“I think sometimes technology does a better job of showing [physics] than actually having someone talk about the concept,” Ba says. “Some of these concepts–motion, force–they are very complex scientific concepts to teach. They’re just hard.”
Getting kids to play outside, on the other hand, is relatively easy. “Natural play is intrinsically motivating for children,” says Ba, who holds degrees in psychology and sociology.
Harnessing playing as a motivator, rather than approaching physics concepts in a more pedagogical way, can help science learning reach a broader audience. Ba says he’s noticed that kids, especially those from underserved communities, can get intimidated by technical scientific tools like microscopes. “They’re like, ‘I don’t want to touch this; it’s too expensive,’” Ba says. “We’re trying to invite them into science learning in a very playful way. It’s not school, where they’re just sitting there listening to someone talking.”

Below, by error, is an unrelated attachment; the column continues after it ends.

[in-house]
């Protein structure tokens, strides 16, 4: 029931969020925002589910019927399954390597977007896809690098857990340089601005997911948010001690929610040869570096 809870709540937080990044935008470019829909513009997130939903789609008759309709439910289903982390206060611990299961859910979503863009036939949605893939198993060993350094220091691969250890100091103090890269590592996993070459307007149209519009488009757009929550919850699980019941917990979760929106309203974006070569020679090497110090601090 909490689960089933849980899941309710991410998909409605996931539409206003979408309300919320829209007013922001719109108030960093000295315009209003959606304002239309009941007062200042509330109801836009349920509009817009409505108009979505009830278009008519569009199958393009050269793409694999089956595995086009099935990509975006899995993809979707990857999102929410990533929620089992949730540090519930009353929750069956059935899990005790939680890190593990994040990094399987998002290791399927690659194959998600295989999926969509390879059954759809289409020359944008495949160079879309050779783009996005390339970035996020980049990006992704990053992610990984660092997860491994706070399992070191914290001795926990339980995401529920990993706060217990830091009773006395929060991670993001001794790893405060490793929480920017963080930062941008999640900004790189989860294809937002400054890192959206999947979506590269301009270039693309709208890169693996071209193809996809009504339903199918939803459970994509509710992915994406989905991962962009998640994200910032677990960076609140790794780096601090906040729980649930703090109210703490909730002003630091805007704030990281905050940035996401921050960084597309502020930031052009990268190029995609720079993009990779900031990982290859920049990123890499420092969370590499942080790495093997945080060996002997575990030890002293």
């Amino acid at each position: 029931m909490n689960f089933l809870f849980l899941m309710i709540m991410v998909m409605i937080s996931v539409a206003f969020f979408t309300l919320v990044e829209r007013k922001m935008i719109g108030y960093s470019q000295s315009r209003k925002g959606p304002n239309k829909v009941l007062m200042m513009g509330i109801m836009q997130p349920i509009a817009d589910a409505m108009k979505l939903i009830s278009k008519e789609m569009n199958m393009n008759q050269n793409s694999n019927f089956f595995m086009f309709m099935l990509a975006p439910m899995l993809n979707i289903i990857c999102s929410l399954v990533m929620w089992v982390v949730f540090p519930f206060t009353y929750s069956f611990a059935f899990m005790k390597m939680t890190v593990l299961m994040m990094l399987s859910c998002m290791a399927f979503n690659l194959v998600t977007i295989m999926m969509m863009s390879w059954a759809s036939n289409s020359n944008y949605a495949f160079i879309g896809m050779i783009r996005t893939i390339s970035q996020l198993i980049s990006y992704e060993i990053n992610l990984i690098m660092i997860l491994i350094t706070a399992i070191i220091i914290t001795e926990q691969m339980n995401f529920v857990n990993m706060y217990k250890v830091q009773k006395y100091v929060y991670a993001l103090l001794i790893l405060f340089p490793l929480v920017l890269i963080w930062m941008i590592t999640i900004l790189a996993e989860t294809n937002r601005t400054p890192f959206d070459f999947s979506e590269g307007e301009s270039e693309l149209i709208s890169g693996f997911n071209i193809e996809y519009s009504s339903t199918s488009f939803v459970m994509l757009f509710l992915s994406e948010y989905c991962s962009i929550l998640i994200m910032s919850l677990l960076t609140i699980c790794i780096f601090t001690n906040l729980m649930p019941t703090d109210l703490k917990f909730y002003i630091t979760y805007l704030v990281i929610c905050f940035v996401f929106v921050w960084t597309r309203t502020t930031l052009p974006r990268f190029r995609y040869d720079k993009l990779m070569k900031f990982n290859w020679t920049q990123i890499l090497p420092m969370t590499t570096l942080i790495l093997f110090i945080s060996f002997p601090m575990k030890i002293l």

The app will be ready later this year. You can check out the entire article and slideshow here.